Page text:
Caviomorph rodents represent one of the most successful groups of placental mammals from South America. Despite their modern and Neogene high taxonomic diversity, the early evolutionary history of caviomorphs has long remained obscure. Until recently, the majority of Paleogene caviomorph assemblages were limited to South American localities at middle and high latitudes, whereas only a few were known at lower latitudes. Recent field expeditions in Peruvian Amazonia (Contamana and Tarapoto areas) have led to the discovery of about twenty Eocene and Oligocene localities yielding hundreds of fossils of caviomorphs (mainly isolated teeth). The systematic studies of these fossils have revealed the presence of numerous new species. A large-scale cladistic analysis (107 terminal taxa; 513 morphological characters), including these new Amazonian species, was undertaken here. For the first time, the four modern superfamilies (i.e., Erethizontoidea, Cavioidea, Octodontoidea, and Chinchilloidea) and all extant families were considered and included through modern and fossil terminal taxa. As a result, several stem Caviomorpha were recognized outside all four superfamilies. Close relationships between Erethizontoidea and Cavioidea on one hand and Octodontoidea and Chinchilloidea on the other hand, as hypothesized in most recent molecular phylogenies, are supported morphologically, thus leading to the formal definition of the clades Erethicavioi Boivin, n. taxon (Erethizontoidea + Cavioidea + extinct related taxa) and Octochinchilloi Boivin, n. taxon (Octodontoidea + Chinchilloidea + extinct related taxa). A synthetic classification of Caviomorpha is proposed. Three main diversification phases would have occurred during the Paleogene and early Miocene (early radiation of caviomorphs; emergence of modern superfamilies; diversification of superfamilies with emergence of some modern families/subfamilies). These three phases seemingly coincide with global climatic events and intense Andean uplift phases. Based on these recent fossil discoveries and on the phylogenetic results presented here, low latitudes of South America are viewed as the first diversity hotspot of early caviomorphs. Geographic origin of modern superfamilies remains somewhat ambiguous, except for chinchilloids which would have emerged in low-latitude regions.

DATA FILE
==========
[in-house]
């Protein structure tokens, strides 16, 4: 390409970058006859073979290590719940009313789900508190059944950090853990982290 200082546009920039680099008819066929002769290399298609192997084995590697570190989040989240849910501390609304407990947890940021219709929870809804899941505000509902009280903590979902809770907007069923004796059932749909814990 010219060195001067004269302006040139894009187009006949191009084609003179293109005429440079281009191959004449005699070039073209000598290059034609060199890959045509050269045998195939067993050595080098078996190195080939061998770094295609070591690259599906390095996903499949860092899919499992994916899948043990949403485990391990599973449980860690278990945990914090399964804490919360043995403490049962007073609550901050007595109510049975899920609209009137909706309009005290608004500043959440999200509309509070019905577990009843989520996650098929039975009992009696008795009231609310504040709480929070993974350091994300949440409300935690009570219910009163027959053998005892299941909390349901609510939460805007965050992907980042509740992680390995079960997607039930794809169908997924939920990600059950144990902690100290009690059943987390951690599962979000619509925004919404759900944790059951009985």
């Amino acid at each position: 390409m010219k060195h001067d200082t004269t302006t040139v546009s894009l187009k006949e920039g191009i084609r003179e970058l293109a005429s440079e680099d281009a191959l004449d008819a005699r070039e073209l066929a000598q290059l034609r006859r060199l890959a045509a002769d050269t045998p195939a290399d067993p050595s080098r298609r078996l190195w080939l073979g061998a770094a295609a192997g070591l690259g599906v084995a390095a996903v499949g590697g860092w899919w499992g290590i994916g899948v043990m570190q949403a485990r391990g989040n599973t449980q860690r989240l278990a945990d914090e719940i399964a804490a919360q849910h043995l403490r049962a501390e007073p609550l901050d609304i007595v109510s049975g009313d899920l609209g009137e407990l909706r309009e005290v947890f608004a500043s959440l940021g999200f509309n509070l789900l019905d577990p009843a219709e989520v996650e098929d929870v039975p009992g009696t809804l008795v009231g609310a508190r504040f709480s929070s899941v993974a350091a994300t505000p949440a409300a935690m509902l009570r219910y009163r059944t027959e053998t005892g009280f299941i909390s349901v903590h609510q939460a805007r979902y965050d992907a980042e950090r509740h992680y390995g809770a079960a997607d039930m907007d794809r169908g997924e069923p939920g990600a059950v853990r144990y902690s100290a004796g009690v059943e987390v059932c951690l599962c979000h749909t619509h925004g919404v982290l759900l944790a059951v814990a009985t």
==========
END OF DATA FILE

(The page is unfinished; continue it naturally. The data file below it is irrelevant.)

South America, Peru, Cavioidea, Chinchilloidea, Erethizontoidea, Octodontoidea, caviomorph rodents, morphology, cladistic analyses, macroevolution, new taxa, new genus, new status, new combination